The Glossary of Human Computer Interaction

18. Human factors


Human factors, as a discipline, derives from the problems of designing equipment operable by humans during World War II (Sanders and McCormick, 1987) and thus originally had strong military ties. The focal point of the discipline was sensory-motor aspects of man-machine interaction (for example the design of flight controls and other military hardware). The interaction between man and machine were originally not viewed in terms of communicative and cognitive aspects but viewed at the very tangible, muscle-operated level. This was, among other things, what became a problem for the discipline as new advances in monitor/screen technologies changed the interaction style. In the early 80s, the discipline of HCI spawned from the Human Factors community (as well as from other disciplines such as Cognitive Psychology/Science) and focused on the cognitive or epistemological coupling between user and system.

The (sometimes problematic) assumptions of Human Factors

It is very telling that the word 'factors' in 'human factors' occasionally is equated with 'limitations'. From the Human Factors literature, one gets the impression that the 'factors' of computer systems were regarded at least fairly predictable, whereas the 'human factors' were not and hence attempted 'ruled out'.

An assumption of the Human Factors community was that insight into e.g. cognitive, sensory-motor, and perceptual aspects of human behaviour could instigate the design of an optimum performance of 'man in concert with his machine', viewed as one united functional system/unit. With knowledge of 'generic' human factors or 'basic' human behaviour and cognition, it was thought that an optimal coupling between man and machine could be found. However, as the discipline evolved, the hunt for 'human constants' proved problematic as well as it proved highly difficult to establish the design implications of such constants.

The stance of the Human Factors community toward this kind of 'singular ontology', i.e. that truth or meaning is 'out there' as in a natural science, came under heavy criticism by many, e.g. Suchman (1987) and Winograd and Flores (1987). In consequence, the HCI community, which had spawned from the Human Factors community, took a "contextual turn" toward more humanistic and sociological accounts of meaning from the late 80s and onward. Aspects like context were now given higher priority and meaning and truth was seeked in the interaction between man and machine or as a product of the wider context. For a short review of the contextual turn, see Jensen and Soegaard (2004).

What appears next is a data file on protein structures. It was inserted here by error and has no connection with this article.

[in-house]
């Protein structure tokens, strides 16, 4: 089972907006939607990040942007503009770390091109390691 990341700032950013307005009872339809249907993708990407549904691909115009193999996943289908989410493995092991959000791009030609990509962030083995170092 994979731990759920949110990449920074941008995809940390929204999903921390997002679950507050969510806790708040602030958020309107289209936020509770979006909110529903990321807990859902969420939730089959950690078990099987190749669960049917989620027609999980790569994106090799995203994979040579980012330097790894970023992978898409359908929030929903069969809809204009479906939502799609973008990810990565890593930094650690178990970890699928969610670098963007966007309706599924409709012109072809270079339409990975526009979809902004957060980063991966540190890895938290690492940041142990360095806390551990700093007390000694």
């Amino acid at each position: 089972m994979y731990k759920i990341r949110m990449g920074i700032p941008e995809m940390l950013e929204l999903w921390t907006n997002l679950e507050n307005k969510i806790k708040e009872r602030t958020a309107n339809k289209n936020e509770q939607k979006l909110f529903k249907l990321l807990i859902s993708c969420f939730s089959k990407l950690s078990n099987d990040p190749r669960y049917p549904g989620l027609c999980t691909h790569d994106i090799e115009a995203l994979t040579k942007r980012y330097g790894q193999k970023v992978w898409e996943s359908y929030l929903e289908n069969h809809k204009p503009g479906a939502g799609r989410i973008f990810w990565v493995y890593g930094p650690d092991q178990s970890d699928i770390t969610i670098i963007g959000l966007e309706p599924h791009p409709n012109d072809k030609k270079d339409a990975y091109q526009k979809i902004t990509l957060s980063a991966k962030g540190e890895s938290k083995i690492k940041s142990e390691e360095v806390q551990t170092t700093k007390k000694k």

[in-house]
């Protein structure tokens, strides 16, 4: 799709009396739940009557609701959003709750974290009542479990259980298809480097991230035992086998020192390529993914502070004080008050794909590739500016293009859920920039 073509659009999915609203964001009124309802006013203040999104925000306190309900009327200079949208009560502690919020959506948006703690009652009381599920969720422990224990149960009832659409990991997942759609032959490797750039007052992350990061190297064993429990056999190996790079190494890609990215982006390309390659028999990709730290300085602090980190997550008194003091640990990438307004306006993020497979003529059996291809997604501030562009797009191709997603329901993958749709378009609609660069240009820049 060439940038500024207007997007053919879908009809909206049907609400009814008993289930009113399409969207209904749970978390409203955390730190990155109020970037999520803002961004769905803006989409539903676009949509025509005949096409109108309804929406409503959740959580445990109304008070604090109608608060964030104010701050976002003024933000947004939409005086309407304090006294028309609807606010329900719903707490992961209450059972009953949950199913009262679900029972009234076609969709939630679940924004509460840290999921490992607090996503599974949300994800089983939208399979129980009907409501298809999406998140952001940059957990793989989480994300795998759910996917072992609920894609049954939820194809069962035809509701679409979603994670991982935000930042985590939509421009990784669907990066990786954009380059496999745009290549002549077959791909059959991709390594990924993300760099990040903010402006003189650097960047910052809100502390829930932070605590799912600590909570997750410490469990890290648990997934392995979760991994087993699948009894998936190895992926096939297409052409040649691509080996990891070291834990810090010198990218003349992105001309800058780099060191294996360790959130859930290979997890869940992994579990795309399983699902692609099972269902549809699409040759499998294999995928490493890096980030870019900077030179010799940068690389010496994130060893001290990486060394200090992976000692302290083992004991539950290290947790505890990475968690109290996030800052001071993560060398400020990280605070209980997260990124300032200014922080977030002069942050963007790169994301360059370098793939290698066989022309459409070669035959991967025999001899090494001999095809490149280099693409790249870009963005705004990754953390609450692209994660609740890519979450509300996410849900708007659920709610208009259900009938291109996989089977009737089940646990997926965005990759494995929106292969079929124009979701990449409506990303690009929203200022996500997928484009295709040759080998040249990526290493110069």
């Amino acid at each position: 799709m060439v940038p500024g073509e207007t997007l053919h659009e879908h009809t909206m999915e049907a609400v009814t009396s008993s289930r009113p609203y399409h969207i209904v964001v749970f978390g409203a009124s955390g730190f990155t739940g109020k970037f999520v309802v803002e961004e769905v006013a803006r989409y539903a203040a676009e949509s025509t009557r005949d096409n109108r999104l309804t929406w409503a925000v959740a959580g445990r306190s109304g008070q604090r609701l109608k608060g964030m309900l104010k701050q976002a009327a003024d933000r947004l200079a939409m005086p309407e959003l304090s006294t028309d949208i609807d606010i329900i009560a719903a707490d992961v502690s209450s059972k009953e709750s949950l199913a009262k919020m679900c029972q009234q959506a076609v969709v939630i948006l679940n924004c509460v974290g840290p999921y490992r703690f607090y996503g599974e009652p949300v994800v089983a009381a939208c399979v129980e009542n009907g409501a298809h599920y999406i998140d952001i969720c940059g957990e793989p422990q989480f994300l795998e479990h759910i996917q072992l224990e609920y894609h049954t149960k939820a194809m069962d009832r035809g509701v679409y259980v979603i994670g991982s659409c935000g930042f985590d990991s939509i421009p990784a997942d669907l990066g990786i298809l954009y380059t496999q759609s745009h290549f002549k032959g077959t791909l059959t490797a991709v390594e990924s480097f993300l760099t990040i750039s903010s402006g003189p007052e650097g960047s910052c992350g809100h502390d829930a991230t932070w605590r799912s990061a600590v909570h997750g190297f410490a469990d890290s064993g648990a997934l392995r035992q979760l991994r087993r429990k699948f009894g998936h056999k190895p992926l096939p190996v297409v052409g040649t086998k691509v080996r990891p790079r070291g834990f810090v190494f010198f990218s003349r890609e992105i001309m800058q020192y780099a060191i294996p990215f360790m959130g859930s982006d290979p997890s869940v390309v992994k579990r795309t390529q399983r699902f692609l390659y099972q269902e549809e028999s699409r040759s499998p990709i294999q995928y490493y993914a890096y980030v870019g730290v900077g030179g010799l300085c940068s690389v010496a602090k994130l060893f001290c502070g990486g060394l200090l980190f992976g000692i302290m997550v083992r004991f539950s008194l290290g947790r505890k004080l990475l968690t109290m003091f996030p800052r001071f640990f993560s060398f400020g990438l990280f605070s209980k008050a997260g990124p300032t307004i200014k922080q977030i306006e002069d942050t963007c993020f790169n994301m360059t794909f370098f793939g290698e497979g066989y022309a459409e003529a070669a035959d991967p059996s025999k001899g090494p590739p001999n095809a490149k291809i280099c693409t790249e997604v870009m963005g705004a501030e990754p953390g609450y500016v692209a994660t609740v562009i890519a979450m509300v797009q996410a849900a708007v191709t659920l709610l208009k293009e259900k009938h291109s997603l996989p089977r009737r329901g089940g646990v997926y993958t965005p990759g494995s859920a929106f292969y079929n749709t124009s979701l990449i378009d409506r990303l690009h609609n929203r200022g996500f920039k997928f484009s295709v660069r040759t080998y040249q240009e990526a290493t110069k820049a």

Human factors, or limitations, include:

  • Impatience
  • Limited memory
  • Need analogies
  • Limited concentration
  • Changes in mood
  • The need for motivation
  • Prejudices
  • Fears
  • Make errors
  • Misjudgement
  • Prefer speech
  • Process information non-linearly
  • Near-sightedness
  • Colour-blindness
  • Distraction
  • Can only perform a limited number of concurrent tasks
  • Short-term memory works differently than long-term memory
  • Users are all different
  • Think in terms of ideas composed of words, numbers, multimedia, and intuitions.
  • Fatigue
  • Must see and hear to understand
  • Physical inability
  • Need information presented in sets of threes
  • Need complex information presented hierarchically
  • Confined to one physical location at a time
  • Require practice to become good at doing things
  • Embarrassment can act as a limitation to accomplishing some tasks
  • Tend to do things the easy way
  • Resistance to change
  • Can be physically harmed by some tasks
  • Prefer to learn by doing than by explanation
  • Have difficulty converting ideas into modes of communication
  • Have difficulty converting modes of communication into ideas
  • Act irrationally
  • Sometimes affected adversely by stimuli such as colour and patterns
  • Become nervous
  • Miss details when tasks are memorized and performed cursorily
  • Can be affected by socio/political climate.
  • Prefer standard ways of doing things
  • Constrained by time
  • Incentive driven
  • Work better in groups than individually (1+1=3)
  • Require tasks to be modularized in order to work in groups
  • Use intuitions to construe information that is sometimes wrong
  • Rely on tools to complete tasks (like spell checking) thus causing dependency
  • Must delegate responsibility in order to free the mind of complexity
  • Become addicted
  • Associate unrelated things
  • Sometimes do not trust what is not understood
  • Death (typically a concern in trains or aeroplanes)

The list is adapted from Michael Osofsky, published source unknown.

Further reading

The best and most authoritative introduction of research in the Human Factors discipline is Sanders and McCormick (1993)

Note: The term 'Human Factors' is sometimes used (in especially North America) as a synonym for HCI or Usability.

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